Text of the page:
06/02/17 12:45pm


The partially ruined former Jefferson Davis Hospital nurses quarters at 1225 Elder St. — until very recently in the running for a spot on the National Register of Historic Places — was recommended for demolition at last week’s Harris County Commissioner’s Court meeting following a public hearing the day before. The building, tucked west of the elevated freeway tangle where I-45 splits from I-10 near Downtown, would have joined the nextdoor former Jefferson Davis Hospital itself on the historic registry — instead, it looks like the structure will finally meet meet the ‘dozers after its long slow decline, accelerated by damage from a fire in 2013 that lead to last year’s semi-collapse.

Next door, the 4-story hospital structure (built in 1924, and replaced by 1938 with another Jefferson Davis Hospital where the Federal Reserve building now stands on Allen Pkwy.) cycled through various modes of use and disuse until its early 2000’s restoration into the Elder Street Artist Lofts, which serve as low-rent apartments and studios for artsy types. That redevelopment, of course, involved carefully digging around the dozens of unmarked graves turned up on the surrounding land, which beginning in 1840 had served as the second city cemetery (and as the final resting place for a hodgepodge likely including  Confederate soldiers, former slaves, victims of the 1860s yellow fever epidemics, people who died in duels, Masons, and a variety of others). The hospital’s name is still carved above the lofts’ entrance:

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First Ward Fire Damage by HFD
04/18/17 3:45pm

COMMENT OF THE DAY: FOR WHOM THE TRAIN ROLLS Trains to Office Buildings“. . . The few large cities that you’re referring to, where central living expenses are far higher than Houston, all provide far more extensive mass transit options. I know I have multiple transit options after midnight in other large cities — not so for Houston. For those without reliable transportation and non-office hours, the availability of Park and Rides does not solve or address accessibility issues.” [joel, commenting on Grand Central Park’s Official Debut; Houston’s Not All Sprawl] Illustration: Lulu

04/18/17 2:30pm

WOULD IT BE EASIER TO BRING THE ‘HIGH OPPORTUNITY’ AREAS TO THE AFFORDABLE HOUSING, INSTEAD? Proposed Housing Development at 2640 Fountainview Dr., Briargrove, Houston, 77057Yesterday Mayor Turner announced a few more details of a plan to redirect federal and local money toward some of the city’s low-investment areas, starting with Acres Homes, Gulfton, Second Ward, Northside Village and Third Ward, writes Rebecca Elliott for the Chronicle. The “Complete Communities” plan, Elliott notes, was mentioned in the city’s response to the Department of Housing and Urban Development, which sent the city a letter in January finding that the nixing of that Briargrove mixed-income housing project was racially motivated. That letter instructed the city to move forward after all with the cancelled project (or one like it, in a different ‘high opportunity census tract’). A city lawyer wrote back, telling HUD that part of Houston’s plan to address the Department’s concerns is to “transform previously neglected neighborhoods into neighborhoods HUD would define as ‘high opportunity.’” Yesterday’s details didn’t include a price tag or timeline; Turner did mention possible partnerships with private groups and developers.  [Houston Chronicle; previously on SwamplotImage of previously proposed apartments at 2640 Fountainview Dr.: Houston Housing Authority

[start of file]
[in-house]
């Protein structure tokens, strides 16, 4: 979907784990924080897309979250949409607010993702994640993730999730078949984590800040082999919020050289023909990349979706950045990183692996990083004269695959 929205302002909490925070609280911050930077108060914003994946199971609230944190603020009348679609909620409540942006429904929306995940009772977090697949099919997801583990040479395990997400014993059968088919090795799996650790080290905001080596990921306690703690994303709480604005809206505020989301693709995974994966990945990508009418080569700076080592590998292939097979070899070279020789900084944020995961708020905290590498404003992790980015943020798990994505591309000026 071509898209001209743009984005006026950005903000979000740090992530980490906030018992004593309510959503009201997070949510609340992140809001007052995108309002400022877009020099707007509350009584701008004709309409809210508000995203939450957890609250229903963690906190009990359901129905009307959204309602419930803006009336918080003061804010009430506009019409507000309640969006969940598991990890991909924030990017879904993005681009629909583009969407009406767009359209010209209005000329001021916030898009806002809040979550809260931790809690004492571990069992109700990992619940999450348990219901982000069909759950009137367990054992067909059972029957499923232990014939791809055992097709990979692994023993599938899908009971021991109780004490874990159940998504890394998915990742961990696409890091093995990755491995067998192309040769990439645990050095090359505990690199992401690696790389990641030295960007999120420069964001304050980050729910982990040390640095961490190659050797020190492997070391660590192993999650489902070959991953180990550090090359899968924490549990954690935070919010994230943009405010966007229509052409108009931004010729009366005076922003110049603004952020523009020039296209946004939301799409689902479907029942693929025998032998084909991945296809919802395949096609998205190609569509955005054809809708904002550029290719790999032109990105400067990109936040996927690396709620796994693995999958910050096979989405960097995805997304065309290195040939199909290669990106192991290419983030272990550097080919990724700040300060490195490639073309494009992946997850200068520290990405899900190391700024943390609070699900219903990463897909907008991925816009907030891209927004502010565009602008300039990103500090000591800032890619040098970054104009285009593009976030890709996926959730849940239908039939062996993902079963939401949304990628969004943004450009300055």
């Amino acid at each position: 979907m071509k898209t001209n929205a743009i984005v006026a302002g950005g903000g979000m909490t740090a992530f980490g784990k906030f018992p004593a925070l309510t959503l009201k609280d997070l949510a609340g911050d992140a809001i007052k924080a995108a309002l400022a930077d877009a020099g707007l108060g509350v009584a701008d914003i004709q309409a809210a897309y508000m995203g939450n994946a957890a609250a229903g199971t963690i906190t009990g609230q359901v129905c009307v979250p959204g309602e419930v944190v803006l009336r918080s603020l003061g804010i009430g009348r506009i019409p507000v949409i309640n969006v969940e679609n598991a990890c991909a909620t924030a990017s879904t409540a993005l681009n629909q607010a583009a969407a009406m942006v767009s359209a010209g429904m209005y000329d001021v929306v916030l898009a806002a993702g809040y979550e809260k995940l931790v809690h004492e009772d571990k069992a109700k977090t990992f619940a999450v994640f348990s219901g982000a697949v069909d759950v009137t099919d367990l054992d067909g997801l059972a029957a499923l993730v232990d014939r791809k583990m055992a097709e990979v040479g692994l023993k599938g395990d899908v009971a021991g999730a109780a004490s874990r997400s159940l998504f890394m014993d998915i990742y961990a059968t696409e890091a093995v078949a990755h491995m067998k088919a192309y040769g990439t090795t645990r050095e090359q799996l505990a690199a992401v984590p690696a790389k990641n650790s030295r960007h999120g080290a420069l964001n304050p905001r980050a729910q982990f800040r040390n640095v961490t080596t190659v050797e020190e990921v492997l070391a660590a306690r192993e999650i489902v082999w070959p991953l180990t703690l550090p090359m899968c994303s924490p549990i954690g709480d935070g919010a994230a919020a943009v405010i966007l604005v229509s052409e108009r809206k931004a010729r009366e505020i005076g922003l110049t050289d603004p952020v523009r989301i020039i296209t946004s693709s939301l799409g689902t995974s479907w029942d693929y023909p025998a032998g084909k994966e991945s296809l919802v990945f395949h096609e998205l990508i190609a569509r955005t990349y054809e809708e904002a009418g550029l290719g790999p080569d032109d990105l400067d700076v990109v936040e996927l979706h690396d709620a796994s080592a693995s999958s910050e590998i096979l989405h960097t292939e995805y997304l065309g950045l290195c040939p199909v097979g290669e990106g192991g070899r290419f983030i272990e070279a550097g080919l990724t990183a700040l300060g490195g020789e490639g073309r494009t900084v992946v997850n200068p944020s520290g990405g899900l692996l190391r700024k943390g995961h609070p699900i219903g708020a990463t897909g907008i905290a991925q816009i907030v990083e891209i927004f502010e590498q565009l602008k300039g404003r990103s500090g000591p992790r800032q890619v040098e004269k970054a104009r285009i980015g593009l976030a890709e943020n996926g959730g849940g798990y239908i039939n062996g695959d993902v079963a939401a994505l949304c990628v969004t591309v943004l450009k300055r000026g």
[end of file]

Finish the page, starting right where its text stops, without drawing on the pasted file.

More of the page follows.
01/16/17 10:30am

HUD ORDERS GO-AHEAD ON BRIARGROVE AFFORDABLE HOUSING PROJECT OR SOMETHING KINDA LIKE IT Proposed Housing Development at 2640 Fountainview Dr., Briargrove, Houston, 77057Houston Public Media reports that the city is mulling over its options with regards to the letter sent last week by the Department of Housing and Urban Development, which relayed the agency’s findings that the nixing of the mixed-income apartment complex at 2640 Fountainview Dr. was based in part on “racially motivated local opposition.” Among other things, the letter orders the city to okay the project (or a similar project within another “low minority and high opportunity” census tract), to develop a plan to promote other similar projects in other low-poverty areas, and to work out incentives for property owners in those same areas to accept housing vouchers.  [Houston Public Media; previously on Swamplot] Images of proposed apartments at 2640 Fountainview Dr.: Houston Housing Authority

10/18/16 2:30pm

Bethany United Methodist Church, 3511 Linkwood Dr., Linkwood, Houston, 77025

Bethany United Methodist Church recently posted some FAQs and answers about its plans to put a senior living development on its property, a reader in the area tells Swamplot. The land is south of the intersection of Linkwood and Bevlyn drives, and may be one of the 4 potential adult active-living housing projects Stream Realty mentioned to Paul Takahashi back in April, as the church’s website says the project’s developer is currently working on the Solea Copperfield senior living complex in Northwest Houston (just south of Birkes Elementary on Queenston Blvd.). The website also notes that 51 of the 101 living units would be rented out to folks with a household income between 33,000 and 45,000 at below-market rates.